On broken clogs, the many-tattered Little old-faced peaking sister-turned-mother Of the sickly babe she tried to smother Somehow up, with its spotted face, From the cold, on her breast, the one warm place; She too must stop, wring the poor ends dry Of a draggled shawl, and add thereby Her tribute to the door-mat, sopping Already from my own clothes' dropping, Which yet she seemed to grudge I should stand on:  Then, stooping down to take off her pattens,  She bore them defiantly, in each hand one, Planted together before her breast And its babe, as good as a lance in rest.  Close on her heels, the dingy satins Of a female something, past me flitted,  With lips as much too white, as a streak  Lay far too red on each hollow cheek; And it seemed the very door-hinge pitied All that was left of a woman once, Holding at least its tongue for the nonce. Then a tall yellow man, like the Penitent Thief, With his jaw bound up in a handkerchief, And eyelids screwed together tight, Led himself in by some inner light. And, except from him, from each that entered,  I got the same interrogation— "What, you the alien, you have ventured  "To take with us, the elect, your station? "A carer for none of it, a Gallio!"—  Thus, plain as print, I read the glance At a common prey, in each countenance  As of huntsman giving his hounds the tallyho. And, when the door's cry drowned their wonder,  The draught, it always sent in shutting, Made the flame of the single tallow candle In the cracked square lantern I stood under,  Shoot its blue lip at me, rebutting As it were, the luckless cause of scandal: I verily fancied the zealous light (In the chapel's secret, too!) for spite Would shudder itself clean off the wick, With the airs of a Saint John's Candlestick. [Footnote: See Rev. i. 20.] There was no standing it much longer. "Good folks," thought I, as resolve grew stronger, "This way you perform the Grand-Inquisitor "When the weather sends you a chance visitor? "You are the men, and wisdom shall die with you, "And none of the old Seven Churches vie with you! "But still, despite the pretty perfection  "To which you carry your trick of exclusiveness, "And, taking God's word under wise protection,  "Correct its tendency to diffusiveness, "And bid one reach it over hot ploughshares,—  "Still, as I say, though you've found salvation, "If I should choose to cry, as now, 'Shares!'—  "See if the best of you bars me my ration! "I prefer, if you please, for my expounder "Of the laws of the feast, the feast's own Founder; "Mine's the same right with your poorest and sickliest "Supposing I don the marriage vestiment:    "So shut your mouth and open your Testament, "And carve me my portion at your quickliest!" Accordingly, as a shoemaker's lad  With wizened face in want of soap,  And wet apron wound round his waist like a rope, (After stopping outside, for his cough was bad, To get the fit over, poor gentle creature, And so avoid disturbing the preacher) —Passed in, I sent my elbow spikewise At the shutting door, and entered likewise, Received the hinge's accustomed greeting,  And crossed the threshold's ma ic entacle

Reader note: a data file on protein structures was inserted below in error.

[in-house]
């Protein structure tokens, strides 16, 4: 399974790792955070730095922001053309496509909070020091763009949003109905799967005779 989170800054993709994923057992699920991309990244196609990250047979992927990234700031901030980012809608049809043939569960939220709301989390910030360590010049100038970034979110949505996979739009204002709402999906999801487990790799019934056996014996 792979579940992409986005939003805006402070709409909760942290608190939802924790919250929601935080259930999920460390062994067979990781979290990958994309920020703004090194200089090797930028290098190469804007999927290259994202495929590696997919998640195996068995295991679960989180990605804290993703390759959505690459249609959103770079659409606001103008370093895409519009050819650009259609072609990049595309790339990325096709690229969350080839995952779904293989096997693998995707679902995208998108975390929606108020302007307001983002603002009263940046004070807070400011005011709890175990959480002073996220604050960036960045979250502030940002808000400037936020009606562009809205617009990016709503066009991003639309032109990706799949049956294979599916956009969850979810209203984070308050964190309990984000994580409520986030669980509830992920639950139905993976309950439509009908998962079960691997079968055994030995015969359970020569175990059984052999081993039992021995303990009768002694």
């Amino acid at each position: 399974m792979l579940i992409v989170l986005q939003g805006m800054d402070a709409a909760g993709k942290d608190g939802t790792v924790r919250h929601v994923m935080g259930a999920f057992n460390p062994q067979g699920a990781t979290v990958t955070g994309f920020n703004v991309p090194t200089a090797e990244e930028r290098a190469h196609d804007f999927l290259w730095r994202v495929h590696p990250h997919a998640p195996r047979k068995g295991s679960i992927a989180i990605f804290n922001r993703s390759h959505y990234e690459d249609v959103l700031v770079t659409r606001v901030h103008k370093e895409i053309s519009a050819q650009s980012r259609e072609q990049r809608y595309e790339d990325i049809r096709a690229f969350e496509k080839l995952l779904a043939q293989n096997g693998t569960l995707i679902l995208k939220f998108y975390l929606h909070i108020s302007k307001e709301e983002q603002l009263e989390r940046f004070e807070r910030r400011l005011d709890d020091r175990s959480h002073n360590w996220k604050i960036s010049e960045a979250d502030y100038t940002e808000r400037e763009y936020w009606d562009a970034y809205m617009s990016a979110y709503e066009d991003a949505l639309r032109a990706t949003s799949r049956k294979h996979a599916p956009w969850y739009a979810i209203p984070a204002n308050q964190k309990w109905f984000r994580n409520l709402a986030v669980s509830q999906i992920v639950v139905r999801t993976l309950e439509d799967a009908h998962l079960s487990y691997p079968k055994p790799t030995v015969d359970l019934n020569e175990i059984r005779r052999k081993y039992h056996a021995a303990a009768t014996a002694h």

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I very soon had enough of it.  The hot smell and the human noises, And my neighbour's coat, the greasy cuff of it,  Were a pebble-stone that a child's hand poises, Compared with the pig-of-lead-like pressure  Of the preaching man's immense stupidity, As he poured his doctrine forth, full measure,  To meet his audience's avidity. You needed not the wit of the Sibyl  To guess the cause of it all, in a twinkling:  No sooner our friend had got an inkling Of treasure hid in the Holy Bible, (Whene'er 'twas the thought first struck him, How death, at unawares, might duck him Deeper than the grave, and quench The gin-shop's light in hell's grim drench) Than he handled it so, in fine irreverence,  As to hug the book of books to pieces: And, a patchwork of chapters and texts in severance,  Not improved by the private dog's-ears and creases, Having clothed his own soul with, he'd fain see equipt yours,— So tossed you again your Holy Scriptures. And you picked them up, in a sense, no doubt:  Nay, had but a single face of my neighbours  Appeared to suspect that the preacher's labours Were help which the world could be saved without, 'Tis odds but I might have borne in quiet A qualm or two at my spiritual diet, Or (who can tell?) perchance even mustered  Somewhat to urge in behalf of the sermon: But the flock sat on, divinely flustered,  Sniffing, methought, its dew of Hermon With such content in every snuffle, As the devil inside us loves to ruffle. My old fat woman purred with pleasure,  And thumb round thumb went twirling faster, While she, to his periods keeping measure,  Maternally devoured the pastor. The man with the handkerchief untied it, Showed us a horrible wen inside it, Gave his eyelids yet another screwing, And rocked himself as the woman was doing. The shoemaker's lad, discreetly choking, Kept down his cough. 'Twas too provoking! My gorge rose at the nonsense and stuff of it;  So, saying like Eve when she plucked the apple,  "I wanted a taste, and now there's enough of it," I flung out of the little chapel.